US-based EOG Resources will make its first foray in Australia after buying 100% stake in the high-risk Beehive prospect that could hold up to 1.4 billion barrels of oil equivalent (boe). Beehive is potentially the largest undrilled hydrocarbon prospect in Australia.
EOG, which plans to drill Beehive in the Bonaparte basin offshore Australia next year, is one of the biggest oil and gas producers in the US. It is double the size of Australia’s largest producer, Woodside Petroleum, with an enterprise value of $32 billion.
Australian junior Melbana Energy sold its WA-488-P permit, which holds the Beehive prospect, to the Fortune 500 company, for an immediate $7.5 million cash payment, plus additional future payments tied to certain milestones and eventual production.
“Beehive is a material, un-drilled opportunity in Northern Australia. The entrance of EOG into Australia is a shot in the arm for the country’s exploration industry, it speaks well of the opportunity as well as the regulatory and fiscal environment. With a well suggested for 2022, EOG are not waiting around and clearly believe the prospect is robust and does not require further study,” Simon Molyneux, managing director at Perth-based upstream consultancy Molyneux Advisors, told Energy Voice.
As part of the deal, EOG will get the 700 square kms of 3D seismic shot by Total and Santos in 2019, as well as a library of 2D seismic. Melbana has been seeking investors to pay for drilling the huge carbonate structure after Santos and Total pulled out leaving the junior with 100% ownership.
“Both Total and Santos had a good look, invested time and money and knocked Beehive back. Both companies are good technically and must be respected. It’s high risk and high reward. It is also out of the box. It’s different to anything found or looked for previously and is analogous with the Caspian Sea,” another geologist told Energy Voice.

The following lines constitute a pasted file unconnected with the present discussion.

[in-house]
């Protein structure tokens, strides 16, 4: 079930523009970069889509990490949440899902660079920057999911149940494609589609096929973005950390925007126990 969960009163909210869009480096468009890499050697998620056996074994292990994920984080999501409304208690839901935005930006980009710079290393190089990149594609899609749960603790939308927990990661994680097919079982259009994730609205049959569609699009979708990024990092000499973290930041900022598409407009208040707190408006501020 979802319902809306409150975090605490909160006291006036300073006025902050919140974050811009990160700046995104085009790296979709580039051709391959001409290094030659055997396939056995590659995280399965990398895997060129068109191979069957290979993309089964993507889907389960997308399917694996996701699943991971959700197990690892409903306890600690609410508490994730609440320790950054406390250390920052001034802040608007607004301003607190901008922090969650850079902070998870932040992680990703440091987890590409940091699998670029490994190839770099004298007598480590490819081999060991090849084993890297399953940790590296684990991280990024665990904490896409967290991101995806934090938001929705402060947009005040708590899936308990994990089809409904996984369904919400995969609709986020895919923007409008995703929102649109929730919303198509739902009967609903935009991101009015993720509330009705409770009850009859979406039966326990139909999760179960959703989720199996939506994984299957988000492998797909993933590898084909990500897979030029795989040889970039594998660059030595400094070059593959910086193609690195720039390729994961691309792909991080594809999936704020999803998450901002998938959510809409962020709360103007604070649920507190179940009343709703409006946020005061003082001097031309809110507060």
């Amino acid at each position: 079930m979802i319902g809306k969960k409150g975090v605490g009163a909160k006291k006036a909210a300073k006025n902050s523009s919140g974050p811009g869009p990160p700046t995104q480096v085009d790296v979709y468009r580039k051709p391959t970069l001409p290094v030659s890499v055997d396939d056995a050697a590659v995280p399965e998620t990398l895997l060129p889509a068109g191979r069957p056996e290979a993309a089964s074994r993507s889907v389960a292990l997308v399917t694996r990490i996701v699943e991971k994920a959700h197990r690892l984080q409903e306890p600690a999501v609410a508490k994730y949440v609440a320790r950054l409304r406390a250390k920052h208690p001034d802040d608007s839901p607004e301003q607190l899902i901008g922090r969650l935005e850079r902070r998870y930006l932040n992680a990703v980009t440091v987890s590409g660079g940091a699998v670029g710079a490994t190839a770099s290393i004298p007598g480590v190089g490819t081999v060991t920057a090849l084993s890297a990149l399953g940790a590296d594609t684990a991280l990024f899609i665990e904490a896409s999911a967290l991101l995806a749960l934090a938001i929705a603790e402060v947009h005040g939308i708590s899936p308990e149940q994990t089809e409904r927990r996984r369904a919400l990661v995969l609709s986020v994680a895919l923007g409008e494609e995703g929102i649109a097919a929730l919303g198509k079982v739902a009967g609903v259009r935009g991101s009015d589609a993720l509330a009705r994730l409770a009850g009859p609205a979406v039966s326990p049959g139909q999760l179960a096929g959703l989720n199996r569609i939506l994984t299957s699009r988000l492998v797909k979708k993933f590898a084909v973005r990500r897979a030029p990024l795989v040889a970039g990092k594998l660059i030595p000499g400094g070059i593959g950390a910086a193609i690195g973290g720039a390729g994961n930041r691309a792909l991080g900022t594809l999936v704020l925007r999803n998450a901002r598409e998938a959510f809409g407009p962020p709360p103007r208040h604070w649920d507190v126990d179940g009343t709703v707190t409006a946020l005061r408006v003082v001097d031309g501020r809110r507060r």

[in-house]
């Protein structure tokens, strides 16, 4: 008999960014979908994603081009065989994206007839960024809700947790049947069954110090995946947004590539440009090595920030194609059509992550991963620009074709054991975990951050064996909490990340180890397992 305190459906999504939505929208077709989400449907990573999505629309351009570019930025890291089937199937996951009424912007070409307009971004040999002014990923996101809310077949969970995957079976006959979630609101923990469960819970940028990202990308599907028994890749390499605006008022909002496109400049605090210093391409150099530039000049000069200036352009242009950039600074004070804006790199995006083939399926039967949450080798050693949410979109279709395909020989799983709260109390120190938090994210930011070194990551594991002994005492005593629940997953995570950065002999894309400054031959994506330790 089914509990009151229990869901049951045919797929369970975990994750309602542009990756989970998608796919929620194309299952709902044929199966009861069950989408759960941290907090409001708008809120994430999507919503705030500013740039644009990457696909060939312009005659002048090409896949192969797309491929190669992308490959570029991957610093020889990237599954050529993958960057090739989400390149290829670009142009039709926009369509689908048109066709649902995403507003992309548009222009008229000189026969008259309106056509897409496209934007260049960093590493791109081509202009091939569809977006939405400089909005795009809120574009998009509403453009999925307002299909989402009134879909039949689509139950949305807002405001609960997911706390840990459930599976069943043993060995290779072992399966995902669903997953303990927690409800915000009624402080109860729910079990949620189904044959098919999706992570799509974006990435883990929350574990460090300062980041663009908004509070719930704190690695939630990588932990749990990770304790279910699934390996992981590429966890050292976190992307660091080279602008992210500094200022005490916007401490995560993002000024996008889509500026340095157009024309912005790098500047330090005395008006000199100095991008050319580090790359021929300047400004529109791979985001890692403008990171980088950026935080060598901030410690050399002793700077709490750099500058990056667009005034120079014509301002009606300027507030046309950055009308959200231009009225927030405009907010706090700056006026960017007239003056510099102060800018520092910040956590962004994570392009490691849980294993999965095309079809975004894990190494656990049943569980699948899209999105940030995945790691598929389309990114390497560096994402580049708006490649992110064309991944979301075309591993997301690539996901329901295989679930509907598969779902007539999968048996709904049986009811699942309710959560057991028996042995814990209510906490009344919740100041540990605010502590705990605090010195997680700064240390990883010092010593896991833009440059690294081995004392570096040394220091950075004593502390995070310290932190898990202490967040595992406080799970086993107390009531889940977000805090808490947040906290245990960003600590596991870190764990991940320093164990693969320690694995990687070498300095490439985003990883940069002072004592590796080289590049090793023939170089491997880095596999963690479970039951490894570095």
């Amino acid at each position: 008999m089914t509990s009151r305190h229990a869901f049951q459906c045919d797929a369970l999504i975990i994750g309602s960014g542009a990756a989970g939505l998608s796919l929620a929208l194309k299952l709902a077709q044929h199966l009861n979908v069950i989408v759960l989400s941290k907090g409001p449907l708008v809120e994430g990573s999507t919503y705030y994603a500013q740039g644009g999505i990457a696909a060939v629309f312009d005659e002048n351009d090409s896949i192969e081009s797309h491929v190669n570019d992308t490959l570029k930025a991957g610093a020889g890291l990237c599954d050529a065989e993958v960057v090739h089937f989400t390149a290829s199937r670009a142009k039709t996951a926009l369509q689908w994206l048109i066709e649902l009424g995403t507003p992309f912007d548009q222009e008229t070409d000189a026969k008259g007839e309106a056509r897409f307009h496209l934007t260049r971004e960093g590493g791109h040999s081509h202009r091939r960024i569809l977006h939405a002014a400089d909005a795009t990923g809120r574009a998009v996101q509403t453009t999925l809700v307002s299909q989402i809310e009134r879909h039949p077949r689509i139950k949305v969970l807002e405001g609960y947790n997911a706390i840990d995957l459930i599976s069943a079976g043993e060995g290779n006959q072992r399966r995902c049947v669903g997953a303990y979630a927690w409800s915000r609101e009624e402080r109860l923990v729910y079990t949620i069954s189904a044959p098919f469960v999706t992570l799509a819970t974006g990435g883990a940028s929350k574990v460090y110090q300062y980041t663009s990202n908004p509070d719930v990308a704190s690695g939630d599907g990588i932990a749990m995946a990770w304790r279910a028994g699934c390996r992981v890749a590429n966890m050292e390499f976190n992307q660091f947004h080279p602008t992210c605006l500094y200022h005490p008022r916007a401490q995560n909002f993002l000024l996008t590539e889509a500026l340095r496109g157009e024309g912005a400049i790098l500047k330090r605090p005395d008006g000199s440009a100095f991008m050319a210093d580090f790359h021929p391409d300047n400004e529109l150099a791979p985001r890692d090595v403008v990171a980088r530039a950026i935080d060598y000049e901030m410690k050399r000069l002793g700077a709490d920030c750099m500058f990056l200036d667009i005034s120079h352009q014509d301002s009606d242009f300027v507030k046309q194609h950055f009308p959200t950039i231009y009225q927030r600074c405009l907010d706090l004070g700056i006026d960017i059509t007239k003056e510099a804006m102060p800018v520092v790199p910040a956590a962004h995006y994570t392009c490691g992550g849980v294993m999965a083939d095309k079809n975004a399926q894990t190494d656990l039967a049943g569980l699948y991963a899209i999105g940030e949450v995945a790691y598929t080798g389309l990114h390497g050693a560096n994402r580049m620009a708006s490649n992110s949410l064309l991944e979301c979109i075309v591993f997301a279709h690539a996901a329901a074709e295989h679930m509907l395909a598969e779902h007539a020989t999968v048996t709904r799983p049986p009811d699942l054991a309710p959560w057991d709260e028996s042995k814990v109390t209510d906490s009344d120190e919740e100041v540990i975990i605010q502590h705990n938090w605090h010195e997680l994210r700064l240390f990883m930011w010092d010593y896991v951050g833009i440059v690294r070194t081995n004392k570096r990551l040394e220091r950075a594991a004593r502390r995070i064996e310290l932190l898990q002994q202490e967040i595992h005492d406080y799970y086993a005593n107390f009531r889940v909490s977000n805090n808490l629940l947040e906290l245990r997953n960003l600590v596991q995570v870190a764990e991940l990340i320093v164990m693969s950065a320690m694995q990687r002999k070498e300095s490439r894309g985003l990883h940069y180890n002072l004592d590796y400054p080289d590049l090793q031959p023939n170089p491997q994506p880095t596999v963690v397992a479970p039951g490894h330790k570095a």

“It’s nice to see a new operator coming in – they are onshore focussed; this looks like their only offshore asset. They have bought 100% so that’s interesting – they’ll need local expertise,” another industry executive told Energy Voice.
WA-488-P is located in the Petrel sub-basin between Eni’s producing Blacktip gas field and the undeveloped Turtle and Barnett oil discoveries. It has an area of 4,074 square km and lies in relatively shallow waters. Beehive has an independent best estimate prospective resource of 416 million boe.
The Beehive prospect is a Carboniferous age 180 square km isolated carbonate build up with 400 metres of mapped vertical relief, analogous to the giant Tengiz field in the Caspian basin. It is located in 40 metres water depth, is suitable for a jack up rig and lies within 75km of shore and developable by either FPSO or pipeline to existing infrastructure. This play type is new and undrilled in the Bonaparte basin with no wells having been drilled to this depth there, Melbana said previously.
EOG also agreed to make further contingent payments of $5 million, half of which will be paid when the company enters the final year of the exploration permit and commits to drilling another well and the other half to be paid when a production licence is granted.
Regarding potential production, EOG will pay Melbana $10 million for every 25 million boe produced from the permit area.
“This transaction allows Melbana to retain significant exposure to the upside of a potential Beehive discovery without being exposed to the costs of offshore appraisal and development, which can be expensive and challenging for a junior oil and gas company,” Melbana executive chairman Andrew Purcell said.
“The testing of this new and exciting play type in Australia, responsible for some of the world’s largest hydrocarbon discoveries, is what all the years of effort have been for and we are heartened that such an experienced and well-resourced company as EOG, known for being ahead of the curve when it comes to identifying new areas, will be responsible for the final stage of this journey,” added Purcell.
Melbana will retain full ownership of its adjacent permit areas, WA-544-P and NT/P87, that host the undeveloped Turtle and Barnett oil discoveries.